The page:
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Nine EV charging firms come together under single subscription – but more needs to be done

If you're driving from the UK into Europe and up into the Nordic countries, charging your EV has just become a whole lot easier. Nine major providers across the UK, Denmark, Sweden, Norway and Finland will now allow drivers to use their charging infrastructure under a single subscription.

As well sharing a single subscription access, the nine firms – EVBox, Allego, NewMotion, Charge4Europe, Chargemap, ChargePoint, Engenie, Franklin Energy and Travelcard – have agreed to share data regarding the availability of their chargers and the price to fill up at each. The hope for the companies already involved is that the cooperation grows further, with more companies being encouraged to join.

This will make it much easier for EV drivers in the UK and Nordic countries to quickly and easily access a significant charging network. One of the main targets for the scheme has actually been business fleet drivers, who will benefit from single source receipts when submitting expenses. With fleets getting significant cost incentives to switch to EV and PHEV cars, and many already having made the switch, you can see the method in this thinking.

One of the big reasons behind this partnership is to help kick-start the UK and Nordic markets into drawing in line with the likes of France, Germany and the Netherlands, where there is already significant charger interoperability.

ChargePoint Managing Director, Christopher Burghardt, commented: “This agreement is a significant step in the expansion of access to public charging, improving the driver experience and helping to make the switch to e-mobility more seamless for UK drivers. Roaming agreements not only allow us to expand our global footprint; it's also another example of how collaboration across the industry is key to a greener, more sustainable electric future.”

This news comes off the back of other UK charging companies beginning to create partnerships to help improve EV owner experience. For example, NewMotion – part of Shell group and a member of the agreement above – has recently entered into a roaming agreement in the UK with Vattenfall, meaning that EV owners can access chargers from both companies through a subscription to either network. This has opened up over 400 charge points to subscribers in the UK alone, and in the case of NewMotion, 118,000 points cross Europe.

Obviously, these partnerships are fantastic news for EV owners in this country as at the moment, there are around 50 charging providers to choose from and get confused by. This disparate network is one of the biggest barriers to those looking to get into the EV game and one of the biggest complaint points to those already in it.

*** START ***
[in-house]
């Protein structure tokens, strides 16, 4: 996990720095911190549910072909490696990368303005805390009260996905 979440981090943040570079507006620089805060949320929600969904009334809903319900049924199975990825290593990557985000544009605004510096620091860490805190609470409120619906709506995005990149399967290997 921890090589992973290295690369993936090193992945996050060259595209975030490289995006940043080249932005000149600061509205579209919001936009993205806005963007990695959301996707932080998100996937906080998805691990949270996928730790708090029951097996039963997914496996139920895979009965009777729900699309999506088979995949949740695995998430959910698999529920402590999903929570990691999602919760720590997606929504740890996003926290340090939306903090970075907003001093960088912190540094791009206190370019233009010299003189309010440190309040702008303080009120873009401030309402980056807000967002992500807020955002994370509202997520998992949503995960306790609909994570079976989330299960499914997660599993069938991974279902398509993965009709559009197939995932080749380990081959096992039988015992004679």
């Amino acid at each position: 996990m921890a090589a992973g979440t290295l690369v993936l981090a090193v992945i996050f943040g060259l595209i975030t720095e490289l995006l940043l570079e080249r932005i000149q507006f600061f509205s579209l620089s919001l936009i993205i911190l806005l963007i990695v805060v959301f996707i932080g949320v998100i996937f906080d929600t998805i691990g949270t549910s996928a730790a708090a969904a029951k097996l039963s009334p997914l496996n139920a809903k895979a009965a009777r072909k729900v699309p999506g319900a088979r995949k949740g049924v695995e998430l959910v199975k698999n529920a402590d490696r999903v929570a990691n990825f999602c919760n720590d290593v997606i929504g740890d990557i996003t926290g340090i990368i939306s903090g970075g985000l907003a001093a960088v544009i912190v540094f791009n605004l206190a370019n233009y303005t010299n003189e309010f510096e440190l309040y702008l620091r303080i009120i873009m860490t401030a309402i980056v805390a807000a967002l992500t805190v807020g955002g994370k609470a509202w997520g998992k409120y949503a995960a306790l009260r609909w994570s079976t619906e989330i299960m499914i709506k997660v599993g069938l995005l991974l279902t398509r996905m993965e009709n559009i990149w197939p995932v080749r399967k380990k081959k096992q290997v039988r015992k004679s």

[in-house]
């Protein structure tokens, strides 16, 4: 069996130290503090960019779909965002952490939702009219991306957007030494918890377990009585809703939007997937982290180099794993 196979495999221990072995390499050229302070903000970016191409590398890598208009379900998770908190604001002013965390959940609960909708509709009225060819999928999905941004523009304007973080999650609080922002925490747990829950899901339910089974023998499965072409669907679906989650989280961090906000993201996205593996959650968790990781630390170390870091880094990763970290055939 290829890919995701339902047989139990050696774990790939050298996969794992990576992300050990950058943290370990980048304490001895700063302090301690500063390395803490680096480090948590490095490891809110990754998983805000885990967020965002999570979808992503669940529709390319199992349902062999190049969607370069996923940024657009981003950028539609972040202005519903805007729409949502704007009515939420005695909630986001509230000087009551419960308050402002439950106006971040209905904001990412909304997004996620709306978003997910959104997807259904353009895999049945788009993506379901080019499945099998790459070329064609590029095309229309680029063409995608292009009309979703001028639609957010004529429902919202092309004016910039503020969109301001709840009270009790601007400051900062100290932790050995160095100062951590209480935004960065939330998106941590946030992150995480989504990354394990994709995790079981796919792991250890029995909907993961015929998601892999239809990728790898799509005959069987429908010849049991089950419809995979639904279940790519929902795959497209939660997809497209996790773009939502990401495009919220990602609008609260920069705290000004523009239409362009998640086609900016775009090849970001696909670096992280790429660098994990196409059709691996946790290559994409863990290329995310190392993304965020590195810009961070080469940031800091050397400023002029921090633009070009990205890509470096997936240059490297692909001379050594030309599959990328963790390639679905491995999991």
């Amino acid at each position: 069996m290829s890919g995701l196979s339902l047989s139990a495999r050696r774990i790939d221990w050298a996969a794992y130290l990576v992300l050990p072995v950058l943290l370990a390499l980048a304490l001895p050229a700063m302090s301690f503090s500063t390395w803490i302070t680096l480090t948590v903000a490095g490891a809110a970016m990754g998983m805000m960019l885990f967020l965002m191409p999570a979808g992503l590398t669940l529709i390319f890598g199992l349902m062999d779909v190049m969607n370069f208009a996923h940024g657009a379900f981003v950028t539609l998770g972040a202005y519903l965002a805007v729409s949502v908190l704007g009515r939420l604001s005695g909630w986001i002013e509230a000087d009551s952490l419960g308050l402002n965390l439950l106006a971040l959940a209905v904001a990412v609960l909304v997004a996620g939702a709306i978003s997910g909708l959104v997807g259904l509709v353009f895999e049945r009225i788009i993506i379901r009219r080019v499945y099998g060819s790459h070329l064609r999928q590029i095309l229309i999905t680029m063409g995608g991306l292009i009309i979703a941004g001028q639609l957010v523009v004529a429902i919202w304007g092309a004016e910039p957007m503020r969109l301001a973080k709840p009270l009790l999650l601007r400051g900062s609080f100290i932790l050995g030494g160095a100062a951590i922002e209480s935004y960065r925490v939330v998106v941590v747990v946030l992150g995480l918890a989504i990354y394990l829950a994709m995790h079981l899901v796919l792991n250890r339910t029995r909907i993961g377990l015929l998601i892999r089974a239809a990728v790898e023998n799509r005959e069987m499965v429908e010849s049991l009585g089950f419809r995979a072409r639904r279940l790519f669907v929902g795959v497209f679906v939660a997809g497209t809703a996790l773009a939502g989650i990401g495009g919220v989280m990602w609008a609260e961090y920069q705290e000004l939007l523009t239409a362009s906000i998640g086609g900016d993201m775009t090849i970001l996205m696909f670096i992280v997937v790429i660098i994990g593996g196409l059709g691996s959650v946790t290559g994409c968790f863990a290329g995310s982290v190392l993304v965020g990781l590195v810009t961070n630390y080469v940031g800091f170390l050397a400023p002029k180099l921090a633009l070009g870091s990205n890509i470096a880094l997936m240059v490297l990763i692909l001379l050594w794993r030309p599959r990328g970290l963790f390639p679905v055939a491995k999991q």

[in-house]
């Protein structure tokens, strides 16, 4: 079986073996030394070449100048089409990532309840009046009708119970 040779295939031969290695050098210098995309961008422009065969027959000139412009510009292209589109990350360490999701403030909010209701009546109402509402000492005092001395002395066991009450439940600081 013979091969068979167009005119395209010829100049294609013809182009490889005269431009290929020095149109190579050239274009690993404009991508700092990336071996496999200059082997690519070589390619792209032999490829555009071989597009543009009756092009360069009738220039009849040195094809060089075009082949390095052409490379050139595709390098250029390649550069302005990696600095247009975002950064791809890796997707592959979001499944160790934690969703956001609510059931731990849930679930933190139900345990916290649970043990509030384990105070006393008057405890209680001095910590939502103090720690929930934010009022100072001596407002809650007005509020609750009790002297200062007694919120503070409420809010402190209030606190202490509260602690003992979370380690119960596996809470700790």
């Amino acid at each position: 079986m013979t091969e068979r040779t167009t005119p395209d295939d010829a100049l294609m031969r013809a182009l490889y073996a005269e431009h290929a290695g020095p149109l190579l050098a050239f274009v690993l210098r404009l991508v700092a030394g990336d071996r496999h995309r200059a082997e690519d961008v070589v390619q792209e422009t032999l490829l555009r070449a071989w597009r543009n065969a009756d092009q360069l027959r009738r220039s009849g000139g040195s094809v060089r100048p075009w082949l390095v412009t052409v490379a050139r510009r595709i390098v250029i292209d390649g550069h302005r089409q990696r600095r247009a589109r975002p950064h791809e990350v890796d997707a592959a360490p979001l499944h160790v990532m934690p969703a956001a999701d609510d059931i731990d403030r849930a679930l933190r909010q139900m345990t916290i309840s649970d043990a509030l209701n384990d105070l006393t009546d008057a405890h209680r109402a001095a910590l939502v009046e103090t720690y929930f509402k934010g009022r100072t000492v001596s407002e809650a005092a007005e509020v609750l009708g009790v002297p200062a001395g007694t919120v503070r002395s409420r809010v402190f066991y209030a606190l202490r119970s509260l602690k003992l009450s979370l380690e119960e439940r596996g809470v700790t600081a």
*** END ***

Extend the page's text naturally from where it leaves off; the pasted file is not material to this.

In fact, BBC's Rip Off Britain ran an entire segment on EV ownership on October 1. Whilst the gist of the piece was broadly positive in terms of how much people enjoyed driving EVs, by far the biggest complaint was with the infrastructure – too many subscriptions, chargers not working or simply not being compatible with particular EVs. Even those owners featured who had switched back to diesel had done so regretful that the charging network wasn't up to the job.

Helping document owners' experiences, charge point experts, Zap-Map, undertook a survey of more than 1600 charge point users to find out not only which networks were the best, but the reasons why a network might be viewed as particularly good. By far and away the biggest factor was reliability, followed by speed, then cost and associated facilities. Put simply, when an EV owner plugs their car in, they just want things to work.

Zap-Map has found that reliability is improving, however, with data from July 2018 showing that 8.5 per cent of chargers were not operational or partially operational, whilst in September 2019 this figure had improved to 5.8 per cent. Check out the results here.

Whilst we're talking about the confusion that public charging can cause, it's worthwhile mentioning that home charging isn't necessarily the easiest thing to get your head around. Most car dealers, leasing companies and even energy companies will be able help you navigate the confusing array of options, but if you want to take control for yourself, charge point installer, Smart Home Charge and charger manufacturer, Ohme, have gone into partnership.

Together, they are hoping to remove some of the complexity not only around the physical apparatus that EV owners require, but also in choosing the right energy tariffs. Smart Home Charge's website has a handy tool that enables you to enter your EV or PHEV make and model to find out what is available to you.

There is obviously still a mountain to climb in terms of bringing charging infrastructure – both public and home – into a place where it's easy to understand and use. A lot of this responsibility is on the shoulders of EV owners, and thus it will remain, but the fact is providers can – and should – do better and make things easier. It's in the interests of charging point suppliers to make it easier, too, as in countries where interoperability is more advanced, there are far more EVs on the road. But more to the point, as consumers, if better is available, we should demand it.

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